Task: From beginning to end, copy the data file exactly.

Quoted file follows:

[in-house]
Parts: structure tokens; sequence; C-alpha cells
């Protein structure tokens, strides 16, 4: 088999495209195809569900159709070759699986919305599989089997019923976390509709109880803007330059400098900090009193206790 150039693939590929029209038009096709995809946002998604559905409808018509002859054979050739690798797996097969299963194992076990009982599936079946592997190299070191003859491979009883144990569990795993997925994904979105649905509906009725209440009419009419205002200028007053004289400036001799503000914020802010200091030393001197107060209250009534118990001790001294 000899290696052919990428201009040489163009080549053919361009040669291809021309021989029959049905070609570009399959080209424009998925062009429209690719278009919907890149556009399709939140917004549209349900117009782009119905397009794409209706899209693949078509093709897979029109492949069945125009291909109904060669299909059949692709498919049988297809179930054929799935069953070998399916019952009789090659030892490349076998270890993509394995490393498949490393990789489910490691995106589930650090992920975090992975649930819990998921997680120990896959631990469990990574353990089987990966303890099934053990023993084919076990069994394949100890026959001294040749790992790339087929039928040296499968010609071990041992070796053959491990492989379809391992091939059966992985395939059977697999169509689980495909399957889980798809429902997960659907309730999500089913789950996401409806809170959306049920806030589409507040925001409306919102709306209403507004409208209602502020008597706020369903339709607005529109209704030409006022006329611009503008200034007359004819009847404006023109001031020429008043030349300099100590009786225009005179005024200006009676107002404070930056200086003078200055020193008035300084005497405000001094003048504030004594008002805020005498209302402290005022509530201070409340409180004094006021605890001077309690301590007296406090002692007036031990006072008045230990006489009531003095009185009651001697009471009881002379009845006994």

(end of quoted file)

[in-house]
Parts: structure tokens; sequence; C-alpha cells
């Protein structure tokens, strides 16, 4: 088999495209195809569900159709070759699986919305599989089997019923976390509709109880803007330059400098900090009193206790 150039693939590929029209038009096709995809946002998604559905409808018509002859054979050739690798797996097969299963194992076990009982599936079946592997190299070191003859491979009883144990569990795993997925994904979105649905509906009725209440009419009419205002200028007053004289400036001799503000914020802010200091030393001197107060209250009534118990001790001294 000899290696052919990428201009040489163009080549053919361009040669291809021309021989029959049905070609570009399959080209424009998925062009429209690719278009919907890149556009399709939140917004549209349900117009782009119905397009794409209706899209693949078509093709897979029109492949069945125009291909109904060669299909059949692709498919049988297809179930054929799935069953070998399916019952009789090659030892490349076998270890993509394995490393498949490393990789489910490691995106589930650090992920975090992975649930819990998921997680120990896959631990469990990574353990089987990966303890099934053990023993084919076990069994394949100890026959001294040749790992790339087929039928040296499968010609071990041992070796053959491990492989379809391992091939059966992985395939059977697999169509689980495909399957889980798809429902997960659907309730999500089913789950996401409806809170959306049920806030589409507040925001409306919102709306209403507004409208209602502020008597706020369903339709607005529109209704030409006022006329611009503008200034007359004819009847404006023109001031020429008043030349300099100590009786225009005179005024200006009676107002404070930056200086003078200055020193008035300084005497405000001094003048504030004594008002805020005498209302402290005022509530201070409340409180004094006021605890001077309690301590007296406090002692007036031990006072008045230990006489009531003095009185009651001697009471009881002379009845006994």